If you can’t obtain a security code, you need to get access to a trusted device. A trusted device is a phone, tablet, computer, or laptop which you frequently use to log into your account with. Trusted devices need to be added manually via the Security settings page.
Use one of your trusted devices to access your account. If you’re traveling and left a trusted device at home, try to contact someone you trust who could access it. They can check the security code and forward it to you, which you can use to access your account.
If you don't know why you got a suspicious login message
Receiving an alert
When you can’t recall doing anything different when logging into your account recently, you must secure your account immediately.
Follow these steps to check the security of your account:
- Navigate to the Security basics page.
2. Click on the Review activity button.
3. You will be asked to sign in to your Microsoft account.
Is your password not working? Check the next section of this article to find out what might have happened.
4. You will need to verify your identity with a security code. Choose the way you want to receive the code. This can either be an email or a text message.
5. Check your email inbox or your text messages for the code. Make sure that the sender is legit. Only click on links sent by the Microsoft account team, whose email address is email@example.com.
6. Enter the security code to finish verifying your identity.
7. Look at the list of recent sign-ins to your account. You can see the time the login happened, as well as the IP address, web browser, device type, and approximate location.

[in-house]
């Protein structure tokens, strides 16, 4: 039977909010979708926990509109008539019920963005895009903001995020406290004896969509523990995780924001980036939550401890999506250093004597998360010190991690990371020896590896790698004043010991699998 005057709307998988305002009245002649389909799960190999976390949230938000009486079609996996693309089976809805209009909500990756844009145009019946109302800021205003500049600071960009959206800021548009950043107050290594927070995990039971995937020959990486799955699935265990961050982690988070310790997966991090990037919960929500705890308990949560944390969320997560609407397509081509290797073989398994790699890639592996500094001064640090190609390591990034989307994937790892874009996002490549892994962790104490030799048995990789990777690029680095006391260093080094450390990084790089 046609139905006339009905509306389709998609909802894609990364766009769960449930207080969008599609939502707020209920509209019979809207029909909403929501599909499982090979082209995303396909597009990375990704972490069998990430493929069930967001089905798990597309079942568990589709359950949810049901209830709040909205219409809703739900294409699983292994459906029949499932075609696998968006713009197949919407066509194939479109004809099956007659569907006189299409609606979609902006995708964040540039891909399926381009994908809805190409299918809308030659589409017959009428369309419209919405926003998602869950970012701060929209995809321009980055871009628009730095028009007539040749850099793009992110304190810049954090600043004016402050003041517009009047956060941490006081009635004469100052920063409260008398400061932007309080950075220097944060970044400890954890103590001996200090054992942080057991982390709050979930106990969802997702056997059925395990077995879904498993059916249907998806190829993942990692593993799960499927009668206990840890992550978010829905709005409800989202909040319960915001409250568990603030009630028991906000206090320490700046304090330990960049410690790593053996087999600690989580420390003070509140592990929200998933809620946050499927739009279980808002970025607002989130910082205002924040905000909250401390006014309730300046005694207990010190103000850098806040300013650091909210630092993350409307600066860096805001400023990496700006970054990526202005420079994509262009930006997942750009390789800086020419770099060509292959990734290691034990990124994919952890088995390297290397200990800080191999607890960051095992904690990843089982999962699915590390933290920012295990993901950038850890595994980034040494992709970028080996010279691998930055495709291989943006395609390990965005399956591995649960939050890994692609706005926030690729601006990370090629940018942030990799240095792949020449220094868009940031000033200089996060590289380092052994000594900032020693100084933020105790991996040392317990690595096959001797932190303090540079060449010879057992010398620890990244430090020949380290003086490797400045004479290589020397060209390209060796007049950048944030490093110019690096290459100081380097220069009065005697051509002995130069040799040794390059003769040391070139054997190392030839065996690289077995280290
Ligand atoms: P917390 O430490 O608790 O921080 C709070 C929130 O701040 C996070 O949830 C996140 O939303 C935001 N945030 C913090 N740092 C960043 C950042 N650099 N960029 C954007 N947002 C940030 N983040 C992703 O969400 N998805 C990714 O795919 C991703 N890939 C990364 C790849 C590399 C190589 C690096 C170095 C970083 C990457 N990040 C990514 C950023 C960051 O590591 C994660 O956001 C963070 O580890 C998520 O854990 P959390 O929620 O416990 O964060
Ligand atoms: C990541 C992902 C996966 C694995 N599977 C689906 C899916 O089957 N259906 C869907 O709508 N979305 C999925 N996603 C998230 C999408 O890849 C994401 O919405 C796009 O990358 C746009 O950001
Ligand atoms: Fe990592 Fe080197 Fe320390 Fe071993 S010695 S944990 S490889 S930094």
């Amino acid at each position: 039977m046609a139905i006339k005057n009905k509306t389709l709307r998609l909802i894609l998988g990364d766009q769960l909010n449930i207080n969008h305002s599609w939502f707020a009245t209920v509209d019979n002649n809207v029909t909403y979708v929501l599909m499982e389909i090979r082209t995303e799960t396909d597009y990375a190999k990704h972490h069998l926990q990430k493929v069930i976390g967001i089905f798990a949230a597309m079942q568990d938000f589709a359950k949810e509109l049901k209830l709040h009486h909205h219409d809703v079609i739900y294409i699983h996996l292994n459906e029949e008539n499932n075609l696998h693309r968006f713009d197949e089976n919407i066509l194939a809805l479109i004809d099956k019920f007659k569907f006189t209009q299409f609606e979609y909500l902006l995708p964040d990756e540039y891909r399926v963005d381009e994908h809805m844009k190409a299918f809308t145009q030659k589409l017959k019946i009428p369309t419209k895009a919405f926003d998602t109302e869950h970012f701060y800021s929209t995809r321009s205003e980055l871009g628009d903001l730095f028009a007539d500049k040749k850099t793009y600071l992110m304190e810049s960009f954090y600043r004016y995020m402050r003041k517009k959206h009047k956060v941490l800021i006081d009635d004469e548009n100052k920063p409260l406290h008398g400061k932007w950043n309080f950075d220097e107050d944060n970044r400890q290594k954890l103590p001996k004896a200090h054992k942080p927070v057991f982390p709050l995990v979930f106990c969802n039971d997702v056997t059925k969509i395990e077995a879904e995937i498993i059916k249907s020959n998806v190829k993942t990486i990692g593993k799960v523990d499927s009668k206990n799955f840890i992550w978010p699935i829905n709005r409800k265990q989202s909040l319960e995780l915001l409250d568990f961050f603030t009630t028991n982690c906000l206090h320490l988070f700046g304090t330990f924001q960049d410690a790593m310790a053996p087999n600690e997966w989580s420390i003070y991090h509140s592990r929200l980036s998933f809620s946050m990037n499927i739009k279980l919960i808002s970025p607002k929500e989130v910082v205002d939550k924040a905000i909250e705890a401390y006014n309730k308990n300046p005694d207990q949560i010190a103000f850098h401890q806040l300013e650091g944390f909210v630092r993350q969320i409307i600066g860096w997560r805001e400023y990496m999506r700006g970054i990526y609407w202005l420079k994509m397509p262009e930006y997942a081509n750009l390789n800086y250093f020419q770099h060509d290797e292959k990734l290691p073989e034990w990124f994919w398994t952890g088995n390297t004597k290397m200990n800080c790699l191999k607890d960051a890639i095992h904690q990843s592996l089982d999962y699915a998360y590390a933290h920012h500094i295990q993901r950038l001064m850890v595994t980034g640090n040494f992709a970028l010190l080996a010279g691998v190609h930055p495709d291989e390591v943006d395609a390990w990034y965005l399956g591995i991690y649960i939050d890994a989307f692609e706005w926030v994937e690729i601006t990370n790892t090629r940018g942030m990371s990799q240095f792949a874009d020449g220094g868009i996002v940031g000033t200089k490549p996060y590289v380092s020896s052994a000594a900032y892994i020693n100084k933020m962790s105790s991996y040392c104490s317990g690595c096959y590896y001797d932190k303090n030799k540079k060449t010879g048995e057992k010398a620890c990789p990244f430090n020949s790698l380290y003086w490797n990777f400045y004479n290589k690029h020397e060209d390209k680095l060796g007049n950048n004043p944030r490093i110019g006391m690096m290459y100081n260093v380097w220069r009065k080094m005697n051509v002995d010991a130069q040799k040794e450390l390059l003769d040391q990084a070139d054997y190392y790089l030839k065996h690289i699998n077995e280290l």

8. If you see anything that seems suspicious, you can flag it by opening it and clicking on the Secure your account link.
Securing your Account
Once you identify a suspicious login not made by you, the first thing you should do is increase the security of your account. The best way to do this is by changing your password and making it harder to guess or steal.
To change your Microsoft account password, follow these steps:
- Navigate to the Security basics page.
2. Click on Change password.
3. Enter your current password, then create a new one. Strong passwords are at least 12 characters long and include a mix of lowercase letters, Capital letters, numbers, and symbols.
Make sure to create a new password that you have never used before on any of your online accounts.
4. You have the option to get automatic password change prompts every 72 days from Microsoft. This ensures that your password is always fresh and can’t be guessed easily.
Can't Access your Account?
If the password you’re trying to log in with doesn’t work, there’s a chance that someone changed it. Follow these steps to gain access back to your account:
- Reset your password by following the steps listed on the When you can't sign in to your Microsoft account page.
- If you can’t reset your password, try signing in again and:
- Click on Forgot my password.
- Select I think someone else is using my Microsoft account.
- Follow the on-screen instructions to recover your account.
We hope you were able to discover why you’re receiving emails and text messages about unusual sign-in attempts, and how to get past them.